For a conventional 2-tailed confidence interval, attaching **Î** to yields lower and upper confidence limits, L and U (and U-L=**Î**). One-tailed confidence limits use either the upper or lower limit - and treat it as a random variable.

For any confidence limit, the intended coverage is the proportion of intervals which are expected to enclose Θ - in other words 1 - α of them. For 1-tailed confidence limit the actual coverage by U is the proportion of intervals where U is greater than Θ, in other words P[Θ < U]. The coverage error is simply the difference between observed and expected coverage, P[Θ < U] - [1 - α]. So, if P[Θ < U] = [1 - α] there is no coverage error.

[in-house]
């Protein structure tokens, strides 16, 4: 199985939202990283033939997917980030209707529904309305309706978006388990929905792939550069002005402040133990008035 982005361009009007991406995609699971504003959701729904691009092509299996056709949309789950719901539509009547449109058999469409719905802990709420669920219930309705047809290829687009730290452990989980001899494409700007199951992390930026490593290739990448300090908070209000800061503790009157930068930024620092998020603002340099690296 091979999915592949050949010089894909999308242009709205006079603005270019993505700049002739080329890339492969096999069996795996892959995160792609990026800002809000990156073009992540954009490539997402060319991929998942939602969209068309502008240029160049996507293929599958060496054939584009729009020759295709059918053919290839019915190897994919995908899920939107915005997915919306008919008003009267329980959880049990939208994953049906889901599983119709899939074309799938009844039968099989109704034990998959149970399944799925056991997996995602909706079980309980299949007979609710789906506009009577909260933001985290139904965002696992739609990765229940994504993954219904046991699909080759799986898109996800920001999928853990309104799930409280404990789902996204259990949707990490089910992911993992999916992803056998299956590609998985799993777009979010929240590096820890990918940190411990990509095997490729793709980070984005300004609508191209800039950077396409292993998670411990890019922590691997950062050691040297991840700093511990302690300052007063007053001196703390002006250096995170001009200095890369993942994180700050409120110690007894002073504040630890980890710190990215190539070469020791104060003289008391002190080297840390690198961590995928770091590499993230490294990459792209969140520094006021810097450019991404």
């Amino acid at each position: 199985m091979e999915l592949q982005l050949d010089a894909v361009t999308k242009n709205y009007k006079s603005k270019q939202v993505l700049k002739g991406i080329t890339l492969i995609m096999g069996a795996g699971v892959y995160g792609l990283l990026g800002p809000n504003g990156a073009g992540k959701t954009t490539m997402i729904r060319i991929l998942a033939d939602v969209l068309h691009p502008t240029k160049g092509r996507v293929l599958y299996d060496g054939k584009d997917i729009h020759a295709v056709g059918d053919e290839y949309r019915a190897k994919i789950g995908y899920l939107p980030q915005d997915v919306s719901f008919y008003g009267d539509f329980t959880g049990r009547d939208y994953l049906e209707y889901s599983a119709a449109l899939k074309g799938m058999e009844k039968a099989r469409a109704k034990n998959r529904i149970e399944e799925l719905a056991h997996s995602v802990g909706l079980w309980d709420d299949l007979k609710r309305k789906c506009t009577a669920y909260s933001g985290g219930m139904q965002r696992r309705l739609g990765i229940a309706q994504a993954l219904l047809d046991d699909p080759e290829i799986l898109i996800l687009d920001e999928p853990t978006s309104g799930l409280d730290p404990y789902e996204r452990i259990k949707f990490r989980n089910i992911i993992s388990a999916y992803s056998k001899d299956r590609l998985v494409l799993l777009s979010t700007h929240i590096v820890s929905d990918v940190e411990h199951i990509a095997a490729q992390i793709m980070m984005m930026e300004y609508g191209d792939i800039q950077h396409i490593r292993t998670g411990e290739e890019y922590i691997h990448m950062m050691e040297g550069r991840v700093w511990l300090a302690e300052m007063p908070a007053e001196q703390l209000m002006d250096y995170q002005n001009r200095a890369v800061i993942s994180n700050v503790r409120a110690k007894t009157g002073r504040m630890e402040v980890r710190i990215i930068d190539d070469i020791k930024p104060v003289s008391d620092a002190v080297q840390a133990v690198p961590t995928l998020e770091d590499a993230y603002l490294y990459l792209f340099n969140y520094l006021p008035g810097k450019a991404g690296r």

Under this model it is the location of L and U, relative to Θ, which is of importance - not the length of the interval. One-tailed confidence interval lengths, L to ∞, or −∞ to U, are liable to be extremely large. How far Θ lies inside or outside that interval is of no interest - merely whether it does or not. In other words, provided that U is greater than Θ on 100[1 - α]% of occasions, there is perfect coverage - irrespective of its mean location, or how else U is distributed, or what else **Î** does...